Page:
While it is possible that any tax law changes could be made retroactive to January 1, 2021, it seems much more likely that any changes would be effective upon the date that legislation is introduced or enacted. As such, there still may be time to take advantage of planning opportunities before changes are enacted into law.

Use it or Lose It: As mentioned above, the high transfer tax exemptions are scheduled to be reduced by 50 percent in 2026, but will more than likely be reduced sooner and more possibly by more than 50 percent. Individuals must therefore use their increased exemptions before the law changes, or risk losing them forever. Current IRS guidance provides that gifts made while the higher exemption levels are in effect will not be subject to a “clawback” if the exemption is reduced in the future. Therefore, individuals and married couples should consider making gifts now while they still can, recognizing the fact that the gifted assets will be received by the donee with a carry-over tax basis.  

Low-Interest Rates: Due to current economic conditions, interest rates are at historically low levels. While the rates have been slowly increasing, they are expected to remain low for some time, including the IRS-sanctioned interest rates (the so-called “Applicable Federal Rate” or “AFR” and the “Section 7520 Rate”), which are used for many estate planning techniques. This low interest environment is ideal for implementing new intrafamily loans, as well as refinancing existing loans with higher interest rates. For example, at the March 2021 rates, the minimum required interest rates would be only 0.11 percent for a loan term of three years or less, 0.62 percent for a loan term of more than three years but less than nine years, and 1.60 percent for a loan term of nine or more years. These loans will not use any gift or estate tax exemption and could be converted to gifts at a later date depending on the state of the law at the time. This technique is suitable for all clients, even those who have already used all or most of their tax exemptions.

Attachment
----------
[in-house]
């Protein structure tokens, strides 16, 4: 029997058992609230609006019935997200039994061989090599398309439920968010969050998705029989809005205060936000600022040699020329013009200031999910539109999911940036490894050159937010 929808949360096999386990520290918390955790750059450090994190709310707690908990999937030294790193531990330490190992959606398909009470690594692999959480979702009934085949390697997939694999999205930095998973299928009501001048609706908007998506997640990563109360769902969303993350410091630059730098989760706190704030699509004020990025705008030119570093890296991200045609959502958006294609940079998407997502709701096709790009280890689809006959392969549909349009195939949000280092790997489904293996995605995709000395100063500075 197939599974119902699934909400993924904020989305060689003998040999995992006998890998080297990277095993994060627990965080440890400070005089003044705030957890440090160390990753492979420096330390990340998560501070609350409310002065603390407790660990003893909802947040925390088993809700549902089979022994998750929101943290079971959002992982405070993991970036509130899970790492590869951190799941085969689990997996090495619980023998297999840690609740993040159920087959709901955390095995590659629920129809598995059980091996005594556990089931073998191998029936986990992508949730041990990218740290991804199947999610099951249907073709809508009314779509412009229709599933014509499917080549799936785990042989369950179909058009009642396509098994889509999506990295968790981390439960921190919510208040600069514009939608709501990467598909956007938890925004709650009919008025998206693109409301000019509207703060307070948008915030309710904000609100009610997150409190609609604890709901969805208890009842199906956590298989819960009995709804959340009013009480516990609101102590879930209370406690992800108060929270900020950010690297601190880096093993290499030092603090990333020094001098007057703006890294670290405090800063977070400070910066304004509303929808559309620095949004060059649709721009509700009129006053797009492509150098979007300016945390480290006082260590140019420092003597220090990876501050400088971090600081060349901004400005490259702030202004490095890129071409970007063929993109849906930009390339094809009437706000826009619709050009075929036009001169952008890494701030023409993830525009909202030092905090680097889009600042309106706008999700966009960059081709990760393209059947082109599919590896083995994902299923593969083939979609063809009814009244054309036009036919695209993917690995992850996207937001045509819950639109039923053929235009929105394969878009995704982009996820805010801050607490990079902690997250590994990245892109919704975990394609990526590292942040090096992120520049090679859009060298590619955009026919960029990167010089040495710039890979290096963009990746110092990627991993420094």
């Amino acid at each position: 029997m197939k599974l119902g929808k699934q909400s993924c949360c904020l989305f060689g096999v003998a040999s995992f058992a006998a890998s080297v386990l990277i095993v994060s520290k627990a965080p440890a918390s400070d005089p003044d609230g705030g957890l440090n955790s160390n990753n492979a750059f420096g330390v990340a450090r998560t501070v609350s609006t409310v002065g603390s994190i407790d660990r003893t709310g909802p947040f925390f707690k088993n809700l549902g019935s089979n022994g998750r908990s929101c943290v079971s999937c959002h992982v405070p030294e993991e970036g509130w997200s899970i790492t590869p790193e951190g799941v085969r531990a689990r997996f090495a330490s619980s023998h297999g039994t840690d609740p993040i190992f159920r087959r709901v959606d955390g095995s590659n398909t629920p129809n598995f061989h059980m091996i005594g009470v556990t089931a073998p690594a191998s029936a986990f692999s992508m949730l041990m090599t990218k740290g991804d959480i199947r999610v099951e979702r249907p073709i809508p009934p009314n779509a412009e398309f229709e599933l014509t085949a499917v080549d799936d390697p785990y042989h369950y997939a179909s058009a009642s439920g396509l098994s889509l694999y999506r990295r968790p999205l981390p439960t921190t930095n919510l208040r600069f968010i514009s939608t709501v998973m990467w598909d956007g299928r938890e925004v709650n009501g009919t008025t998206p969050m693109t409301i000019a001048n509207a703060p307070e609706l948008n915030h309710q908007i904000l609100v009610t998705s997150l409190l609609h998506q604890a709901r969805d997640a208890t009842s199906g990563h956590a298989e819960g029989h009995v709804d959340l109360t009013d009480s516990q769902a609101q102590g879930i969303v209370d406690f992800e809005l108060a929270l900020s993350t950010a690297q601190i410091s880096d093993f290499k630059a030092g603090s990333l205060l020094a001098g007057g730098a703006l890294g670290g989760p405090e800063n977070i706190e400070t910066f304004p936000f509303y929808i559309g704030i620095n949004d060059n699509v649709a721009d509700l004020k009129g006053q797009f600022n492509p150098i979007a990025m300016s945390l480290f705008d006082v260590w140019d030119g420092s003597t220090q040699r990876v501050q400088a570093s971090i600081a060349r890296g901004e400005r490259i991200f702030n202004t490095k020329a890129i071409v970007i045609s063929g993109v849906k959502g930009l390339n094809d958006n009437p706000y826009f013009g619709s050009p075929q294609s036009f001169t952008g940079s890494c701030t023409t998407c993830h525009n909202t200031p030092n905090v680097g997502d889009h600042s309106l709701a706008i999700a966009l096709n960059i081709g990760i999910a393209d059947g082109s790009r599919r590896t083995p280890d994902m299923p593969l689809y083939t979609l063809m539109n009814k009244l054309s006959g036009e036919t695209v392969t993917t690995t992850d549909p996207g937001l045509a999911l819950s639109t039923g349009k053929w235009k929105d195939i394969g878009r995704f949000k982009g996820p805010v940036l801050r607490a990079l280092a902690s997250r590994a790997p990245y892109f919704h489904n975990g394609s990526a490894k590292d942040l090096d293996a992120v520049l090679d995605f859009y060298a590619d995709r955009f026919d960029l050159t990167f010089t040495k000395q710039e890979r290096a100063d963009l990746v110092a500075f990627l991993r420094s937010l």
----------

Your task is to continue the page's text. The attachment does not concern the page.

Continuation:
GRATs: A GRAT is an estate planning technique that allows for the transfer of appreciation of assets at minimal or no gift tax cost. In order for a GRAT to be effective, its assets must grow at a greater rate than the Section 7520 Rate, which is 120 percent of the mid-term AFR. For March 2021, the Section 7520 Rate is only 0.8 percent. Therefore, any appreciation of the GRAT’s assets in excess of 0.8 percent per annum will pass to the GRAT’s beneficiaries free of any gift or estate tax. As mentioned above, it is possible that the short-term GRAT may be completely eliminated. Consequently, individuals who have been considering this technique should consider implementing a GRAT now before any potential tax law change goes into effect. This technique is also suitable for all clients, even those who have already used all or most of their tax exemptions.

Spousal Lifetime Access Trusts (“SLATs”): A SLAT involves a gift from one spouse to an irrevocable trust from which the other spouse may benefit in the future. The gift to the SLAT will utilize the donor’s exemption and the post-transfer appreciation on the trust’s assets that is not distributed to the spouse will not be subject to future gift, estate, and possibly GST tax. One of the major benefits of a SLAT is that it allows your spouse continued (though limited) access to trust income and/or principal. A SLAT is a particularly attractive technique for ultra-high-net-worth and high-net-worth clients who want to take advantage of the increased exemption amounts but feel financially uncomfortable relinquishing access to the gifted assets if needed in the future.  

DISCLAIMER: Because of the generality of this update, the information provided herein may not be applicable in all situations and should not be acted upon without specific legal advice based on particular situations.